What Happens if I Don’t have a Will in Alberta?

Posted by heritagelawoffices on Feb 10, 2019 in Blog, Wills & Estate

Last will and testament form with pen and gavelDrafting a legal will can seem like a simple inconvenience or a daunting ordeal, but it is absolutely essential if you want to have a say in who inherits your property, sentimental values and even unpleasant things like your debts. If left undone, there are regulations in place that ensure some very minor protection to certain relations. While estate law covers some people such as legal spouses and children, family lines are blurrier than ever these days– contact or visit Heritage Law today to make sure your preferred beneficiaries have a secure future.

The term intestate means you have died without a valid will for some or all of your estate. When this happens, the Wills and Succession Act— a 68-page document– contains a list of people that receive priority to apply for the chance to handle the estate. If a suitable person or surrogate cannot be found, the Office of the Public Trustee may step into the role. On the surface this may sound like an easy way out, but the consequences may not be as minor as you think.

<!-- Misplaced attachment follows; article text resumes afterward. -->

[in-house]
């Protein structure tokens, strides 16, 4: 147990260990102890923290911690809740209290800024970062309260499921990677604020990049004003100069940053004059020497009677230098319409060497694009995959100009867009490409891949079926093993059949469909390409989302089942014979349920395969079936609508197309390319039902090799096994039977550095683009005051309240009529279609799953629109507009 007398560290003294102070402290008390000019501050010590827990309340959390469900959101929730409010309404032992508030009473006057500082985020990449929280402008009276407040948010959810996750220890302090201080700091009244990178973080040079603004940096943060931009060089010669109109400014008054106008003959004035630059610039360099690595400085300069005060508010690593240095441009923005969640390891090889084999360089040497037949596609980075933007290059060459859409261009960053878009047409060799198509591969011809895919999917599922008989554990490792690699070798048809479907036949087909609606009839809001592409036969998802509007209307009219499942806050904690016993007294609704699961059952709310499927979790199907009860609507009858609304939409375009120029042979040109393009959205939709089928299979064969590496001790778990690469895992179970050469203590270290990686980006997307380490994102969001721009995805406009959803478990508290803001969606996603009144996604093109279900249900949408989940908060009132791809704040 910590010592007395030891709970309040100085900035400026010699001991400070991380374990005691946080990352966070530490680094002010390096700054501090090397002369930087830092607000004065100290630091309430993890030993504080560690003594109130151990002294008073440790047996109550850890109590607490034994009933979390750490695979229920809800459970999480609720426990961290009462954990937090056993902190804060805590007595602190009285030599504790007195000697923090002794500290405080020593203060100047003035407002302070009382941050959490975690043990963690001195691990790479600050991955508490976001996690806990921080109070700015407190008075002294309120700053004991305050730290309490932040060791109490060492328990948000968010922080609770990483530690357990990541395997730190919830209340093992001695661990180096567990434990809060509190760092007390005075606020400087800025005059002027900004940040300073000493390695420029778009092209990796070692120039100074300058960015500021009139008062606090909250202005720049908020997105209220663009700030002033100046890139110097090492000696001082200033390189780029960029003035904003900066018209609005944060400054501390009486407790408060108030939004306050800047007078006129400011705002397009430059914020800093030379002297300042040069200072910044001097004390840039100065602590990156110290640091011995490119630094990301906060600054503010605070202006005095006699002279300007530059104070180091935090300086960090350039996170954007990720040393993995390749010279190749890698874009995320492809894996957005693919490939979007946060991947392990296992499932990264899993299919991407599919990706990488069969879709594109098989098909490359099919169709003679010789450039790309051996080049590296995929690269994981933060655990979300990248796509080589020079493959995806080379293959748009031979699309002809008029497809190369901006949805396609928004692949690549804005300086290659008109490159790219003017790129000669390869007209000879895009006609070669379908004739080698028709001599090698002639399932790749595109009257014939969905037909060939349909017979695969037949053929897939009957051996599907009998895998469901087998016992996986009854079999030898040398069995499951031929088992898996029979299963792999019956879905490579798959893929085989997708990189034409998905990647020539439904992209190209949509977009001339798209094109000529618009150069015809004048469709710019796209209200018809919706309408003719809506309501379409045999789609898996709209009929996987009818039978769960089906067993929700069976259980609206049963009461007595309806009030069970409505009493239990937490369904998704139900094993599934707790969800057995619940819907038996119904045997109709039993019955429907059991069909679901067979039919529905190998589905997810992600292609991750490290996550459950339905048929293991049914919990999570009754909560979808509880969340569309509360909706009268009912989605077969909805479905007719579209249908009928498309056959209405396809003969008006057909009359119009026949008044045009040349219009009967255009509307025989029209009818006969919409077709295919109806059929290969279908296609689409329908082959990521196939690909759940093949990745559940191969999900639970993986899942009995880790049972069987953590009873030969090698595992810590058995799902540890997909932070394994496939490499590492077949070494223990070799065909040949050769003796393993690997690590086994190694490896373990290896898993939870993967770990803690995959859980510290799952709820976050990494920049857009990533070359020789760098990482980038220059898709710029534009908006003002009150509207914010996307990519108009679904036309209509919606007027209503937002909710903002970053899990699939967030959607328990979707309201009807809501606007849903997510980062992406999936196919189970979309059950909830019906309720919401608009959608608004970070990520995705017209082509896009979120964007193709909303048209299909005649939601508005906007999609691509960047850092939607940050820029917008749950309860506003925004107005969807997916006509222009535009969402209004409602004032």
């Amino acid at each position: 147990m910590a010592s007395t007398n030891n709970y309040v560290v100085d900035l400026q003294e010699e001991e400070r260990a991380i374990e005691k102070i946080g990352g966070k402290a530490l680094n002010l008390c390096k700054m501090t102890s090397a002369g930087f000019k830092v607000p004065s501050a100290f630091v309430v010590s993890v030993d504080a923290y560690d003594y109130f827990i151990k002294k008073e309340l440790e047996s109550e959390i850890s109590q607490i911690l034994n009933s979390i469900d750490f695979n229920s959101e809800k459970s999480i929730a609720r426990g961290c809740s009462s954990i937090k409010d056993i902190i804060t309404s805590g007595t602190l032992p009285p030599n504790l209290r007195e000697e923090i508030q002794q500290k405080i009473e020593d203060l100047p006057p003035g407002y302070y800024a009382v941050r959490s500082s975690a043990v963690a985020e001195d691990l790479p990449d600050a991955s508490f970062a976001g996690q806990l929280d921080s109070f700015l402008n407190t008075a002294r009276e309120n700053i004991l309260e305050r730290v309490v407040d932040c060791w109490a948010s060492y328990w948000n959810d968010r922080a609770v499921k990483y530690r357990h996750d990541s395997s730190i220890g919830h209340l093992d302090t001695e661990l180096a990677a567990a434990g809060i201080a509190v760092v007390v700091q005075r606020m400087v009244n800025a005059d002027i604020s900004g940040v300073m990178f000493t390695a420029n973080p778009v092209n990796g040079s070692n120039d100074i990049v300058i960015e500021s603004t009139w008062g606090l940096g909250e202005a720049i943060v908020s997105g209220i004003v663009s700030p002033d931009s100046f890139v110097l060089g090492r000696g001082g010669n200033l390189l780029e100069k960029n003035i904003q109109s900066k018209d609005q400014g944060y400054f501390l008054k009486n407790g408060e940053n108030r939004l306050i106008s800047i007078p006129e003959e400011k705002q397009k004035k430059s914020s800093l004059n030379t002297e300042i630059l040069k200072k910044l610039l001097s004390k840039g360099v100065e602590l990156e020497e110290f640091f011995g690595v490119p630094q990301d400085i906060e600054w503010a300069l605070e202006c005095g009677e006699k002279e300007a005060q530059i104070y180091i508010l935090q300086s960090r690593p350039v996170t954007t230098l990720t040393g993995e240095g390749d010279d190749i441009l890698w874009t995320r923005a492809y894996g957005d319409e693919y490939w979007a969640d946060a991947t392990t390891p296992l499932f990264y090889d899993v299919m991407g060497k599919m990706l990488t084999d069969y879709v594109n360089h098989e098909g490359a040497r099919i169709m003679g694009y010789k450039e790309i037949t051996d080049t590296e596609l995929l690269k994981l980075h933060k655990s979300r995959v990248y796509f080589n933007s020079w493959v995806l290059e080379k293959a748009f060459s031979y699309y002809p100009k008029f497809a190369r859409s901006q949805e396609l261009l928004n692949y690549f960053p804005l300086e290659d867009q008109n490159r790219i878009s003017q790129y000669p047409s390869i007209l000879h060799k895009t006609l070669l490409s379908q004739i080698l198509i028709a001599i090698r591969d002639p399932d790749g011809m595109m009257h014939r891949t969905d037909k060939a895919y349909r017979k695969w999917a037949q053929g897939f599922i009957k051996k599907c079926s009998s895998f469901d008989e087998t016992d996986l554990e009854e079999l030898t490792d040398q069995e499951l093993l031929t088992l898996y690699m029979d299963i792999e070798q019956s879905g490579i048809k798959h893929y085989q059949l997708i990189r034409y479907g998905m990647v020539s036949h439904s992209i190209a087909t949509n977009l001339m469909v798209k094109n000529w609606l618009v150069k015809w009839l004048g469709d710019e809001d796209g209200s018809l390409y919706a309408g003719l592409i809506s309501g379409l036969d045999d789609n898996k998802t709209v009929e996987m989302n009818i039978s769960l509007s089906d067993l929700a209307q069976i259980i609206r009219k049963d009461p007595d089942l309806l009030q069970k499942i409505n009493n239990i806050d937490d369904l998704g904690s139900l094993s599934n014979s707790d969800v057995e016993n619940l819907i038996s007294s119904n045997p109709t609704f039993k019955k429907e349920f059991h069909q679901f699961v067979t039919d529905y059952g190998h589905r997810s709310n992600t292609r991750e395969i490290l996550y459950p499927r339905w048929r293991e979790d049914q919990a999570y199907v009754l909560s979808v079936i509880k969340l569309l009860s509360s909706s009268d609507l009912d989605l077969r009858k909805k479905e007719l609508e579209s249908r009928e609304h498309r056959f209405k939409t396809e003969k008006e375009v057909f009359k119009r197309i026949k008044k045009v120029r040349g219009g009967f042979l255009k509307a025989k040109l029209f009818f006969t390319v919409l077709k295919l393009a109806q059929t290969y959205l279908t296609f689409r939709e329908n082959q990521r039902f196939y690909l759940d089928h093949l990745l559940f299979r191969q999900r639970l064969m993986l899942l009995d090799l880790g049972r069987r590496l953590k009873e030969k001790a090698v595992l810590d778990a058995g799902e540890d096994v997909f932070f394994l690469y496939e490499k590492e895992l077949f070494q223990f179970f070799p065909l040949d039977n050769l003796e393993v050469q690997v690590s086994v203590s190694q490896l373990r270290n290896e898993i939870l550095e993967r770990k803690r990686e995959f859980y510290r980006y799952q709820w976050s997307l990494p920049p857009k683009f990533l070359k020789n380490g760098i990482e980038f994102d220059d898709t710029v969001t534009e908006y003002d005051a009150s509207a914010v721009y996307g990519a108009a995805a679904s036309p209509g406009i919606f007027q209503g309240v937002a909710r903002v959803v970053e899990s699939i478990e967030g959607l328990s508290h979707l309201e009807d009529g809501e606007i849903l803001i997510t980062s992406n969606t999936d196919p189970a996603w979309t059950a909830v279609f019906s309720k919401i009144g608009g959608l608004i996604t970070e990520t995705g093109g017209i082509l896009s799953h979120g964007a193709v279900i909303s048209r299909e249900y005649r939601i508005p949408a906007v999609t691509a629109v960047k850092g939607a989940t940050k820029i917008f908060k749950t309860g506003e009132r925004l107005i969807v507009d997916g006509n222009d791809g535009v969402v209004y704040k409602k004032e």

Default beneficiaries for intestate estates are generally as follows:

  • A surviving spouse or adult interdependent partner, if both exist then the spouse and partner will split the estate;
  • If there are surviving children that descend from the surviving spouse/partner, the spouse/partner receives the estate;
  • If the children are not related, the spouse/partner receives $150,000 or 50% (whichever is larger) and the remaining is divided among the children;
  • There are some provisions to prevent estranged spouses/partners from inheriting the estate if the circumstances meet certain requirements;
  • Without a surviving spouse or child, the estate will pass to the person’s parent(s)– with no parents, the estate is split among surviving siblings and their descendants;
  • Beyond this, an escalating system identifies next of kin via parental lineage and splits the estate as such.

Complicated, right? And that’s only the beginning. The above list is only a very short summary of the ins and outs of estate distribution. If none of the parameters can be met and a next-of-kin cannot be found, your estate will pass to the Provincial Treasurer where it will be kept aside for possible beneficiaries for 10 years before passing permanently to the Crown of Alberta.

As you can see, there is some protection for those that die without a will. Unfortunately, this security is not fail safe as there are many modern definitions of family and loved ones. Life is always changing, not black-and-white. Don’t let your estate slip through the cracks. Have a will prepared at Heritage Law today!